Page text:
Marble Hill. Engraving by Augustin Heckell

Marble Hill. Engraving by Augustin Heckell

Saturday 23rd October was the only day when I could possibly squeeze in a visit to Marble Hill in Twickenham. English Heritage would be closing most of its properties for the winter at the end of October and I really wanted to get there whilst Tracy Borman’s book was fresh in my mind. It was well worth it! No hold-ups on the way and plenty of parking available. I arrived just in time to join onto a guided tour. Sadly I did not get the chap’s name for he was excellent and I learnt a lot about Palladian architecture and cube shaped rooms etc. as well as reminding me of the interesting bits of the story of Henrietta, Countess of Suffolk. The tour lasted about an hour and then I went for a wander outside and down to the Thames towpath which provided an beautiful vista of Marble Hill.   

Marble Hill House: River Aspect

Marble Hill House: River Aspect

As you can see from the photos I took, the house has an almost identical double aspect, for in the 18th Century guests would have either arrived by river or road and both entrances would need to have been equally impressive. Of course the nicest way would have been by ferry – away from all the dust, mud, bumpy roads and likelihood of highwaymen. I could picture Henrietta watching out of the windows for the arrival of her guests! The river would have been very busy in the 18th Century with elegant courtiers travelling between St James’ Palace and Hampton Court as well as heavily laden barges pulled by dray horses plodding along the towpath.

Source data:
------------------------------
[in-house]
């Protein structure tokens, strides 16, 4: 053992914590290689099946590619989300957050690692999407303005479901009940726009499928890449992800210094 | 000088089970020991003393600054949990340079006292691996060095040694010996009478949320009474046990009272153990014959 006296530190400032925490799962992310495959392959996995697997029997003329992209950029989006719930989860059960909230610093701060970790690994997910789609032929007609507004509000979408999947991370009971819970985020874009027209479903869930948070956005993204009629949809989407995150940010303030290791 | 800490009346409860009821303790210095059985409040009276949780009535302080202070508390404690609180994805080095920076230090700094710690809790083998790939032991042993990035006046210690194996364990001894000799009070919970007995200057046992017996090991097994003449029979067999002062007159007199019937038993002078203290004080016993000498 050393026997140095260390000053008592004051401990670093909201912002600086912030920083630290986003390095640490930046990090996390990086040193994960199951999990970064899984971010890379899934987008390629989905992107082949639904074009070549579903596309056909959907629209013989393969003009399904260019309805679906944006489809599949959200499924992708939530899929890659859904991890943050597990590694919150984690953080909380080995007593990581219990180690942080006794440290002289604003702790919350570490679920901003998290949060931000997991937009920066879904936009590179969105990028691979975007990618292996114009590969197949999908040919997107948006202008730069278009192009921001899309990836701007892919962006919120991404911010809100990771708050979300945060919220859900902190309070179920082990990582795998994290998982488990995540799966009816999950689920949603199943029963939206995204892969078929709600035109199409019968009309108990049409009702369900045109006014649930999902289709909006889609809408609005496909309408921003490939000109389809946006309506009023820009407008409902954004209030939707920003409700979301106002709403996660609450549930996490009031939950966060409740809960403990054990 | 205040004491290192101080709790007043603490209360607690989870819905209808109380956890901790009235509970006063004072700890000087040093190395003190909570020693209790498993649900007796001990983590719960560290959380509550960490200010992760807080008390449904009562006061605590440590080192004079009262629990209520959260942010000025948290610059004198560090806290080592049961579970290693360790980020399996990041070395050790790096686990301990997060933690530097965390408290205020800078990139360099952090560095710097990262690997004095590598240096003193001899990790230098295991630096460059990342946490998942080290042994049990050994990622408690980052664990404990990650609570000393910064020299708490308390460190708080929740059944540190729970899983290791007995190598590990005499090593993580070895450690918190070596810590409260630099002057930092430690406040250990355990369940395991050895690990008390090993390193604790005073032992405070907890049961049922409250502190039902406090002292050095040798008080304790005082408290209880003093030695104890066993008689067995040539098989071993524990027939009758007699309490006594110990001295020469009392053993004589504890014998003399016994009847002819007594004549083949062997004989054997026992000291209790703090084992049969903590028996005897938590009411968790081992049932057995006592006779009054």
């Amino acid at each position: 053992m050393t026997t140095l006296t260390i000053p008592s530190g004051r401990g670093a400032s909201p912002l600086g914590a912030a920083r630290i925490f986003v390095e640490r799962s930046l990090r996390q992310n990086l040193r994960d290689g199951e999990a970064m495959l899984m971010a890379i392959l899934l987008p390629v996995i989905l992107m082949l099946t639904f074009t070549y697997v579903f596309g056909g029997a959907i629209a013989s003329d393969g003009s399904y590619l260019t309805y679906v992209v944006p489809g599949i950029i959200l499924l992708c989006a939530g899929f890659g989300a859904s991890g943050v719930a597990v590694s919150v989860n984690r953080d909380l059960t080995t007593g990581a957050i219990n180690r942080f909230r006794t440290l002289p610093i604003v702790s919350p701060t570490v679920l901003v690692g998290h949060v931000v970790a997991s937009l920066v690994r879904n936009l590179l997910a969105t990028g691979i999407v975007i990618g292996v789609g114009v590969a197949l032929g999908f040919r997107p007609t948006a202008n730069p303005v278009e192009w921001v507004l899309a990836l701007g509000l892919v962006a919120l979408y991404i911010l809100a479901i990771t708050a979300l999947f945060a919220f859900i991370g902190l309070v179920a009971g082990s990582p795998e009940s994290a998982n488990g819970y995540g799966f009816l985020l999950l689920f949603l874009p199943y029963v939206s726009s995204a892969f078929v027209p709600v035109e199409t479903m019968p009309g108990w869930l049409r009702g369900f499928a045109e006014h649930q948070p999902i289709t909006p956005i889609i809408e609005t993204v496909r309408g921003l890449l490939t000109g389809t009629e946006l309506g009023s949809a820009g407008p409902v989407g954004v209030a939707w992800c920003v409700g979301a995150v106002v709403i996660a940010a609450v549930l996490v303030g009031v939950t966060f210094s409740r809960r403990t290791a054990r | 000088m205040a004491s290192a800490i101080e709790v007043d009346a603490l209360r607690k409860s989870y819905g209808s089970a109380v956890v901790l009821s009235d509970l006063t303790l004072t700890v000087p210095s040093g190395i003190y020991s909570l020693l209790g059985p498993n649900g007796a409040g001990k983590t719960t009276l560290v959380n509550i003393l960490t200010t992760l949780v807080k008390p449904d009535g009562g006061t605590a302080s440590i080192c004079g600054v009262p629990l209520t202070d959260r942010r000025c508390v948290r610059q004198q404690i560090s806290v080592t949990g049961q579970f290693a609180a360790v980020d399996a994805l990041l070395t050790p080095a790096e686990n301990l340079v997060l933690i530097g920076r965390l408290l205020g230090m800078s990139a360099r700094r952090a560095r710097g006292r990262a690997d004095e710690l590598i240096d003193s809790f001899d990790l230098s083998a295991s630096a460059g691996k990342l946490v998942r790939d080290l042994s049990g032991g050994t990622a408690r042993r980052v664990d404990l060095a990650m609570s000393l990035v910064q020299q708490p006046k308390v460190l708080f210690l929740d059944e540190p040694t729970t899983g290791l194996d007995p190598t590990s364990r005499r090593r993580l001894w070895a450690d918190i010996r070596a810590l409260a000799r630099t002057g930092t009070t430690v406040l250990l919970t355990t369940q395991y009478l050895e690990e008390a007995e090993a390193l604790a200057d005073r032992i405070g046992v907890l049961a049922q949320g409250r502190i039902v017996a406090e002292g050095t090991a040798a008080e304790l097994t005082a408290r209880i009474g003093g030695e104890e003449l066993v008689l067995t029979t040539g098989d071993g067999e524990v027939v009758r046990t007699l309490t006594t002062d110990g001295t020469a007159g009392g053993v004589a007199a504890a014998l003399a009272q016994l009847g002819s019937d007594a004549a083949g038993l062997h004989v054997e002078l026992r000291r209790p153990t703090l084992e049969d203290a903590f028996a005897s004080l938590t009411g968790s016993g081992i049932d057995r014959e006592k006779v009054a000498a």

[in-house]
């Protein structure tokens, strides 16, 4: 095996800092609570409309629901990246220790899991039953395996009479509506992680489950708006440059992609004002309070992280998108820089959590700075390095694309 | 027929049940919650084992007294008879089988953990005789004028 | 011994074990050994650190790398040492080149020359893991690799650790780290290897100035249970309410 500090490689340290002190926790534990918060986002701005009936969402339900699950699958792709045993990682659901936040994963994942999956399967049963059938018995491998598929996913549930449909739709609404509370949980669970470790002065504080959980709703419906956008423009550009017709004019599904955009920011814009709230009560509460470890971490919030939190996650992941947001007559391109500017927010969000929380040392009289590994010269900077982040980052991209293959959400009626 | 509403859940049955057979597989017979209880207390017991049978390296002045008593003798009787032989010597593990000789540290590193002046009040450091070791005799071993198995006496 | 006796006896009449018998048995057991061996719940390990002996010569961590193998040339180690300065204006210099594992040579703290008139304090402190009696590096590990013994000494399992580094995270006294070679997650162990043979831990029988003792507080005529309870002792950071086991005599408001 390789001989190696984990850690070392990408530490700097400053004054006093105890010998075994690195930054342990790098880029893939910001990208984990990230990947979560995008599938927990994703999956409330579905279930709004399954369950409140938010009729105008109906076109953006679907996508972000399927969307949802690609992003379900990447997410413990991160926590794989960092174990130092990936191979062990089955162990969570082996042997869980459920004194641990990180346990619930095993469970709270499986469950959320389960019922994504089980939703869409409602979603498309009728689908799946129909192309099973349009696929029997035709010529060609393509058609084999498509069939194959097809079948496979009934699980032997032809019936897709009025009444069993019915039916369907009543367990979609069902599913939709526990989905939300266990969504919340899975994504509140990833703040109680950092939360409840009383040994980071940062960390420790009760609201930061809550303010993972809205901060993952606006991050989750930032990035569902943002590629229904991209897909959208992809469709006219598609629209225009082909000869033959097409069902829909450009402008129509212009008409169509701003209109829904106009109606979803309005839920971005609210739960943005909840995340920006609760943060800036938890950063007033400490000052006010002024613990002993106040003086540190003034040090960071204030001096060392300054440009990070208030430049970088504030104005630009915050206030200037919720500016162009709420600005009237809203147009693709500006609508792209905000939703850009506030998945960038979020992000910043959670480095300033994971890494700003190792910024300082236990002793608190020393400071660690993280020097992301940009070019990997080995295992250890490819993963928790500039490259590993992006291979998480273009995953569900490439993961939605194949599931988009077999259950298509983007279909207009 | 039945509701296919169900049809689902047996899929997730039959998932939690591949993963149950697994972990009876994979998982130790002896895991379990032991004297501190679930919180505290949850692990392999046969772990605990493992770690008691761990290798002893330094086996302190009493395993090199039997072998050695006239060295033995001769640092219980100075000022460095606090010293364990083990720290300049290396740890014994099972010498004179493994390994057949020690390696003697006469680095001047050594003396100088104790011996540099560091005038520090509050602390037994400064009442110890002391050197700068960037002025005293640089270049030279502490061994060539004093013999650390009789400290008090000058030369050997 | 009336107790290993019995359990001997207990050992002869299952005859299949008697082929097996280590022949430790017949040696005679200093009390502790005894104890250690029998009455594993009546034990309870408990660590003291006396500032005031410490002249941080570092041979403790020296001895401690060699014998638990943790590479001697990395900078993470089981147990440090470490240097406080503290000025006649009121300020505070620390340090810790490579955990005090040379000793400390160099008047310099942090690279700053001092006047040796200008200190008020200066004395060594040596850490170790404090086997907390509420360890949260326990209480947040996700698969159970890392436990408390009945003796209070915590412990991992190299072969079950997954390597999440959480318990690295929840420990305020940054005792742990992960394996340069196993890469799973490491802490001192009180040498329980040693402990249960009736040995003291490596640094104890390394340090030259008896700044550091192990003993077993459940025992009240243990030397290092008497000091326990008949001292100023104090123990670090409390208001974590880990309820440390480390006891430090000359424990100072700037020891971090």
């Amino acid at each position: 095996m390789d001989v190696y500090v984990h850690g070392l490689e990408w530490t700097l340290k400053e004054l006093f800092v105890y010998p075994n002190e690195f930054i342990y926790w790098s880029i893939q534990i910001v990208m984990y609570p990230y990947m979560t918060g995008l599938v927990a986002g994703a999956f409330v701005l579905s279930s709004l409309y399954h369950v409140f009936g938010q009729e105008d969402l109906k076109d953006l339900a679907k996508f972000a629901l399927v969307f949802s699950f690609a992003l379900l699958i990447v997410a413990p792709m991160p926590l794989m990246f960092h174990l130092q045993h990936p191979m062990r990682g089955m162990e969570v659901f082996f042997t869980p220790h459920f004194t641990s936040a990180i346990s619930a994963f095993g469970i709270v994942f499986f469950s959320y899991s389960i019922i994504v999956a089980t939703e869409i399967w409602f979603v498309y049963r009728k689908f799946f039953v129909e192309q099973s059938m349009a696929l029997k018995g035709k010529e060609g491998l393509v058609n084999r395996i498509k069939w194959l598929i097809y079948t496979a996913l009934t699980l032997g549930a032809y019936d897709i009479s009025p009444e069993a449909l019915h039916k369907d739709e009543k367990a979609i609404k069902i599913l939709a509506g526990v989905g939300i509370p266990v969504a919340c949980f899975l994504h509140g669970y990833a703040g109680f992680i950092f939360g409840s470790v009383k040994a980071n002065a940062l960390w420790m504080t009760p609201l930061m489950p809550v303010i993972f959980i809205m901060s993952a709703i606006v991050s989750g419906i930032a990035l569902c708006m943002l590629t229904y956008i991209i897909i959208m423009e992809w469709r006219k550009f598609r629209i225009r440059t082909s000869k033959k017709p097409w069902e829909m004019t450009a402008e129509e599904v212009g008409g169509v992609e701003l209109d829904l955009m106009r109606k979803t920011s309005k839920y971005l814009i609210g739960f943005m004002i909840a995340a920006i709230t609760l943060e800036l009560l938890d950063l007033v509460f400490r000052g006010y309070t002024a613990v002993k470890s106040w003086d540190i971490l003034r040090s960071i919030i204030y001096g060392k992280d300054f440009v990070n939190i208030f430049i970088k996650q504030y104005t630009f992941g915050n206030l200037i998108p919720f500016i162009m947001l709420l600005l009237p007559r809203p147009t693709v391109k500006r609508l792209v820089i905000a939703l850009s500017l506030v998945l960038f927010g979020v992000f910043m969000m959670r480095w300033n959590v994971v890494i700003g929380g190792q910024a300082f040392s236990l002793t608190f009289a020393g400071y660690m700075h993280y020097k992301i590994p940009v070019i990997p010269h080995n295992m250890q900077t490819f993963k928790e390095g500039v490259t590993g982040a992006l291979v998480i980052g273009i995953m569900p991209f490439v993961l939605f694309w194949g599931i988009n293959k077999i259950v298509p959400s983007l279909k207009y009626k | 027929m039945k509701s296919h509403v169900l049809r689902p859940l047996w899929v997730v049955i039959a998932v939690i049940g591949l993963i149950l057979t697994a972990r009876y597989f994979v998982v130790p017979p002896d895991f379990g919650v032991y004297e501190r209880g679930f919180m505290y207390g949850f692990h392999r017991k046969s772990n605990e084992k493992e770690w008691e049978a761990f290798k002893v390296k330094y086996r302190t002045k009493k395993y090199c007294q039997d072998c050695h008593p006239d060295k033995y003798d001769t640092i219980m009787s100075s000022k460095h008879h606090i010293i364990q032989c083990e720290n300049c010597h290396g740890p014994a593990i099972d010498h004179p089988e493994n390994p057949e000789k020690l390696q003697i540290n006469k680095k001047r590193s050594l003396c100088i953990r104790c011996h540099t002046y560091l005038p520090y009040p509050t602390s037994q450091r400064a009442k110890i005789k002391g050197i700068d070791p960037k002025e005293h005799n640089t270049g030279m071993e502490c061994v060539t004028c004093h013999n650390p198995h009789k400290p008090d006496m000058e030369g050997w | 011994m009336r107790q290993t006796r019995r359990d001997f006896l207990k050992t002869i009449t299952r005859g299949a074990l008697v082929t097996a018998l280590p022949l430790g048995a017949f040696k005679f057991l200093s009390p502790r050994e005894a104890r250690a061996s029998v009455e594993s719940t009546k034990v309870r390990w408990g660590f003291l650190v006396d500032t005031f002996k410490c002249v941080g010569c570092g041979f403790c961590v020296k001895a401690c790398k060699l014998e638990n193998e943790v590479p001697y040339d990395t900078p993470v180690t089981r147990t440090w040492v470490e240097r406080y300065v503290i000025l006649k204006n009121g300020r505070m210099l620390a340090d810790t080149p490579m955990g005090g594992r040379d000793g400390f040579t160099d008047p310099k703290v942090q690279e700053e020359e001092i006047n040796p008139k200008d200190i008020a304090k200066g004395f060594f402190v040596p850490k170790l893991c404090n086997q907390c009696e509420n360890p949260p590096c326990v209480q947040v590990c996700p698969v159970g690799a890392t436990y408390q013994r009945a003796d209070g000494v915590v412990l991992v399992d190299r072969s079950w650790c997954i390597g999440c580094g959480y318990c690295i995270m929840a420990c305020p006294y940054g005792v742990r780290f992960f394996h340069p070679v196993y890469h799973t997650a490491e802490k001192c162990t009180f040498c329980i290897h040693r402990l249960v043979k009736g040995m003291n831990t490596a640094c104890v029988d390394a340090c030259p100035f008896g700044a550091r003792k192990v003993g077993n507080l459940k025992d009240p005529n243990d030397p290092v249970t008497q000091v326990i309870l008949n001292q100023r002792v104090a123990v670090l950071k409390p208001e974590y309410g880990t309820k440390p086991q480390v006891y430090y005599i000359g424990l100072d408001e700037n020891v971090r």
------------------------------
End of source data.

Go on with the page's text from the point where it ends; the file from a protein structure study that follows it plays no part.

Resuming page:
Marble Hill: Park Aspect

Marble Hill: Park Aspect

Marble Hill is not at all pretentious and rather smaller than I had imagined especially so when I learnt how much Henrietta liked to collect porcelain in her later years. But its design was perfect for a mature single lady who liked to entertain. Guests would arrive in the Hall and be immediately aware of the allusion to 16th Century Venetian villas designed by Palladio. The  four central columns would be interpreted as the central court in a Roman house with central open-air square water basin or impluvium. However it was far more than just an architectural showpiece for it was furnished for dining and games. A fine mahogany staircase leads up to the Great Room where Mrs Howard would have held court with her intellectual admirers. On this, the piano nobile, guests would have paraded in their finery throughout the lavishly decorated bedchambers which led directly from the classicly ornamented ‘state room’. Conversation would flow, stimulated by the ‘Capriccio’ paintings, musical entertainment and dancing. Then the guests would have been invited downstairs to dine followed by an evening of cards or backgammon, port and walnuts. The picture below gives us an insight into how Henrietta’s parties may have looked!